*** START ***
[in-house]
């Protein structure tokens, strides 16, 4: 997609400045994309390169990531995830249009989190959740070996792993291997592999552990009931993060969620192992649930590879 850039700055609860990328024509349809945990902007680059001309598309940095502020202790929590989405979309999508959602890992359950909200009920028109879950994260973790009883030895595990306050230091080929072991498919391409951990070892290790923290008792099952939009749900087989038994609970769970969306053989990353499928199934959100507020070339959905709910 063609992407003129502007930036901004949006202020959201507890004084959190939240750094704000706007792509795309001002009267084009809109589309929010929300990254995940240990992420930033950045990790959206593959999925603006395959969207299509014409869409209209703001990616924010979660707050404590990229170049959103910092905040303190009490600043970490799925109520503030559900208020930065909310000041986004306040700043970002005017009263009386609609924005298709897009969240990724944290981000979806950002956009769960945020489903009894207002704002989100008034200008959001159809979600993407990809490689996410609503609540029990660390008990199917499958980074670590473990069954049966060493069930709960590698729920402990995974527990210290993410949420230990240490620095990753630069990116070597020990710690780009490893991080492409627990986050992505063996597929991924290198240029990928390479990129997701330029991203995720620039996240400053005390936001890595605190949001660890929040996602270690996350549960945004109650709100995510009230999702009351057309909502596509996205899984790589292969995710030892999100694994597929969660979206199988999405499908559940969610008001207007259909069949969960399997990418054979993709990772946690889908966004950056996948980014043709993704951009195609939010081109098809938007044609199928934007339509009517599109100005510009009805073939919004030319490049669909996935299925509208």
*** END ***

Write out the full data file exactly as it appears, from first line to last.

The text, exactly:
[in-house]
């Protein structure tokens, strides 16, 4: 997609400045994309390169990531995830249009989190959740070996792993291997592999552990009931993060969620192992649930590879 850039700055609860990328024509349809945990902007680059001309598309940095502020202790929590989405979309999508959602890992359950909200009920028109879950994260973790009883030895595990306050230091080929072991498919391409951990070892290790923290008792099952939009749900087989038994609970769970969306053989990353499928199934959100507020070339959905709910 063609992407003129502007930036901004949006202020959201507890004084959190939240750094704000706007792509795309001002009267084009809109589309929010929300990254995940240990992420930033950045990790959206593959999925603006395959969207299509014409869409209209703001990616924010979660707050404590990229170049959103910092905040303190009490600043970490799925109520503030559900208020930065909310000041986004306040700043970002005017009263009386609609924005298709897009969240990724944290981000979806950002956009769960945020489903009894207002704002989100008034200008959001159809979600993407990809490689996410609503609540029990660390008990199917499958980074670590473990069954049966060493069930709960590698729920402990995974527990210290993410949420230990240490620095990753630069990116070597020990710690780009490893991080492409627990986050992505063996597929991924290198240029990928390479990129997701330029991203995720620039996240400053005390936001890595605190949001660890929040996602270690996350549960945004109650709100995510009230999702009351057309909502596509996205899984790589292969995710030892999100694994597929969660979206199988999405499908559940969610008001207007259909069949969960399997990418054979993709990772946690889908966004950056996948980014043709993704951009195609939010081109098809938007044609199928934007339509009517599109100005510009009805073939919004030319490049669909996935299925509208």